u might have noticed
but u wouldn’t

we might have been us
but we couldn’t

u might respond
but probably shouldn’t



Peace Prayer
by Michael R. Burch

Be calm.
Be still.
Be silent, content.

Be one with the buffalo cropping the grass to a safer height.

Seek the composure of the great depths, barely moved by exterior storms.

Lift your face to the dawning light; feel how it warms.

And be calm.
Be still.
Be silent, content.



Ultimate Sunset
by Michael R. Burch

for my father, Paul Ray Burch, Jr.

he now faces the Ultimate Sunset,
his body like the leaves that fray as they dry,
shedding their vital fluids (who knows why?)
till they’ve become even lighter than the covering sky,
ready to fly ...



Free Fall
by Michael R. Burch

for my father, Paul Ray Burch, Jr.

I see the longing for departure gleaming
in his still-keen eye,
and I understand his desire
to test this last wind, like those late autumn leaves
with nothing left to cling to ...



Sanctuary at Dawn
by Michael R. Burch

I have walked these thirteen miles
just to stand outside your door.
The rain has dogged my footsteps
for thirteen miles, for thirty years,
through the monsoon seasons . . .
and now my tears
have all been washed away.

Through thirteen miles of rain I slogged,
I stumbled and I climbed
rainslickened slopes
that led me home
to the hope that I might find
a life I lived before.

The door is wet; my cheeks are wet,
but not with rain or tears . . .
as I knock I sweat
and the raining seems
the rhythm of the years.

Now you stand outlined in the doorway
—a man as large as I left—
and with bated breath
I take a step
into the accusing light.

Your eyes are grayer
than I remembered;
your hair is grayer, too.
As the red rust runs
down the dripping drains,
our voices exclaim—

"My father!"
"My son!"

NOTE: “Sanctuary at Dawn” was written either in high school or during my first two years of college. While 1976 is an educated guess, it was definitely written sometime between 1974 and 1978. At that time thirty seemed “old” to me and I used that age more than once to project my future adult self. For instance, in the poem “You.”



All Things Galore
by Michael R. Burch

for my grandfathers George Edwin Hurt Sr. and Paul Ray Burch, Sr.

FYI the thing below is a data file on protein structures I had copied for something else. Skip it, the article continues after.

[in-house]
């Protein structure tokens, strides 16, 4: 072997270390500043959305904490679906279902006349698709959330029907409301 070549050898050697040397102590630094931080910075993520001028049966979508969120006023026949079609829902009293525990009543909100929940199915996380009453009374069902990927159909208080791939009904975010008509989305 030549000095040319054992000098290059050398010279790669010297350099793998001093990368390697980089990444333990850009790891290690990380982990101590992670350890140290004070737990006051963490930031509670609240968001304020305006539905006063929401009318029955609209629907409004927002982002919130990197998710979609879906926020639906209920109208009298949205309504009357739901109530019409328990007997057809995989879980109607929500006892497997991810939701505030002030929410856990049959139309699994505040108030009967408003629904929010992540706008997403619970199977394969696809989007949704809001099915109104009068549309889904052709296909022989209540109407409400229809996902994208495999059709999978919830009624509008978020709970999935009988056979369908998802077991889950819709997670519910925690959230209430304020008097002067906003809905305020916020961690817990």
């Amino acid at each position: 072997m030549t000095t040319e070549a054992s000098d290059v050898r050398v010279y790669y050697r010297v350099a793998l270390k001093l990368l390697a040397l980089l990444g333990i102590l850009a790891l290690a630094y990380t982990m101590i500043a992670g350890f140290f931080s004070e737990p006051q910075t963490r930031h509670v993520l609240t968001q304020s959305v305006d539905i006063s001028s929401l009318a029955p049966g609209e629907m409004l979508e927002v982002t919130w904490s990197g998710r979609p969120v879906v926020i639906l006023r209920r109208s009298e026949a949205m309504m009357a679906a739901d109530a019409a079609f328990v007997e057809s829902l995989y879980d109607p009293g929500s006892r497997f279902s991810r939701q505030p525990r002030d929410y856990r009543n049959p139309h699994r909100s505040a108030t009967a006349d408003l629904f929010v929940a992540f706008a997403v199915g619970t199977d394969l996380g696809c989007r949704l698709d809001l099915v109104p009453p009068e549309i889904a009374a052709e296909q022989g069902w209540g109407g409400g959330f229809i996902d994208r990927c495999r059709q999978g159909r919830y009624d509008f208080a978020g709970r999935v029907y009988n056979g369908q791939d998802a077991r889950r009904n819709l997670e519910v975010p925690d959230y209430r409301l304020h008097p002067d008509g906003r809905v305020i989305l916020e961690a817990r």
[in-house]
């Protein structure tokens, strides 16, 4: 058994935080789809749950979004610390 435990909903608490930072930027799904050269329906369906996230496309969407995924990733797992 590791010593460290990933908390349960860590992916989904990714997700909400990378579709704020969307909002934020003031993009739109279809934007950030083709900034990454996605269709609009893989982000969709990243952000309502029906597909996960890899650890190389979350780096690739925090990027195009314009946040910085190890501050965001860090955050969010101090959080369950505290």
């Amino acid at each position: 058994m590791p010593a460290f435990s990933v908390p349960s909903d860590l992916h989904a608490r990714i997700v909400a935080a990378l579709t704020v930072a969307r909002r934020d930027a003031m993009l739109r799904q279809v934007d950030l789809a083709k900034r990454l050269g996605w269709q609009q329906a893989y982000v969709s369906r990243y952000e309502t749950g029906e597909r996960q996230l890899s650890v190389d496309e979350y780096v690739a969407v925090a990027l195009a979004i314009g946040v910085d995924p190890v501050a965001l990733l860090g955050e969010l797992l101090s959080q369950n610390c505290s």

Grandfather,
now in your gray presence
you are

somehow more near

and remind me that,
once, upon a star,
you taught me

wish

that ululate soft phrase,
that hopeful phrase!

and everywhere above, each hopeful star

gleamed down

and seemed to speak of times before
when you clasped my small glad hand
in your wise paw

and taught me heaven, omen, meteor . . .



Attend Upon Them Still
by Michael R. Burch

for my grandparents George and Ena Hurt

With gentleness and fine and tender will,
attend upon them still;
thou art the grass.

Nor let men’s feet here muddy as they pass
thy subtle undulations, nor depress
for long the comforts of thy lovingness,

nor let the fuse
of time wink out amid the violets.
They have their use—

to wave, to grow, to gleam, to lighten their paths,
to shine sweet, transient glories at their feet.
Thou art the grass;

make them complete.



The Discovery
by Michael R. Burch

for Beth

What use were my arms, before they held you?
What did my lips know of love, before they encountered yours?
I learned I was made for your heart, so true!,
to overwhelm with its tender force.



Our English Rose
by Michael R. Burch

for Christine Ena Burch

The rose is—
the ornament of the earth,
the glory of nature,
the archetype of the flowers,
the blush of the meadows,
a lightning flash of beauty.

NOTE: This is my translation/interpretation of a Sappho epigram.



Dearly Beloved
by Michael R. Burch

for Suzan Blacksmith

She was

Dearly Beloved by her children, who gather
to pay their respects; they remember her
as they clung together through frightful weather,
always learning that Love can persevere ...

She was

Dearly Beloved by family and friends
who saw her great worth, even as she grew frail;
for they saw with Love’s eyes how Love’s vision transcends,
how her heart never faltered, through cyclones and hail ...

She is